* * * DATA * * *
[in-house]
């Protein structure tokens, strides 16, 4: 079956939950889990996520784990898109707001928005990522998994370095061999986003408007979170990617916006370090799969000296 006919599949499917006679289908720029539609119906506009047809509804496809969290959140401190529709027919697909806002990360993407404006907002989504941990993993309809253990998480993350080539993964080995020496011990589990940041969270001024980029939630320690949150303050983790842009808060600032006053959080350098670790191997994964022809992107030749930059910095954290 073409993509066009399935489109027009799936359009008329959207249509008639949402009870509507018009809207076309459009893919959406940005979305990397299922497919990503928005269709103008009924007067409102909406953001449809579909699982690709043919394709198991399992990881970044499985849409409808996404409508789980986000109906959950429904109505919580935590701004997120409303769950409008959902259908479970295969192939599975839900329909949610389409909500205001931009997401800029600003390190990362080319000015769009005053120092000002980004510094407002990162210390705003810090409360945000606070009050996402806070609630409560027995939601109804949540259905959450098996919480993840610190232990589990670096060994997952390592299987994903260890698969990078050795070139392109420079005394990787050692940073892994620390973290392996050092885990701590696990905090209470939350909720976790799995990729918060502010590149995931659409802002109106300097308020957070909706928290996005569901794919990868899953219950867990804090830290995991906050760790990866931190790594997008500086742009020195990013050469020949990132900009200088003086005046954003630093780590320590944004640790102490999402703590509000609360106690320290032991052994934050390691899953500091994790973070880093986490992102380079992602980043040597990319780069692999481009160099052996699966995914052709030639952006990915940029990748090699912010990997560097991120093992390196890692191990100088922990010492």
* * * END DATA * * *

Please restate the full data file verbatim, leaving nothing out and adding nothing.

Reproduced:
[in-house]
């Protein structure tokens, strides 16, 4: 079956939950889990996520784990898109707001928005990522998994370095061999986003408007979170990617916006370090799969000296 006919599949499917006679289908720029539609119906506009047809509804496809969290959140401190529709027919697909806002990360993407404006907002989504941990993993309809253990998480993350080539993964080995020496011990589990940041969270001024980029939630320690949150303050983790842009808060600032006053959080350098670790191997994964022809992107030749930059910095954290 073409993509066009399935489109027009799936359009008329959207249509008639949402009870509507018009809207076309459009893919959406940005979305990397299922497919990503928005269709103008009924007067409102909406953001449809579909699982690709043919394709198991399992990881970044499985849409409808996404409508789980986000109906959950429904109505919580935590701004997120409303769950409008959902259908479970295969192939599975839900329909949610389409909500205001931009997401800029600003390190990362080319000015769009005053120092000002980004510094407002990162210390705003810090409360945000606070009050996402806070609630409560027995939601109804949540259905959450098996919480993840610190232990589990670096060994997952390592299987994903260890698969990078050795070139392109420079005394990787050692940073892994620390973290392996050092885990701590696990905090209470939350909720976790799995990729918060502010590149995931659409802002109106300097308020957070909706928290996005569901794919990868899953219950867990804090830290995991906050760790990866931190790594997008500086742009020195990013050469020949990132900009200088003086005046954003630093780590320590944004640790102490999402703590509000609360106690320290032991052994934050390691899953500091994790973070880093986490992102380079992602980043040597990319780069692999481009160099052996699966995914052709030639952006990915940029990748090699912010990997560097991120093992390196890692191990100088922990010492």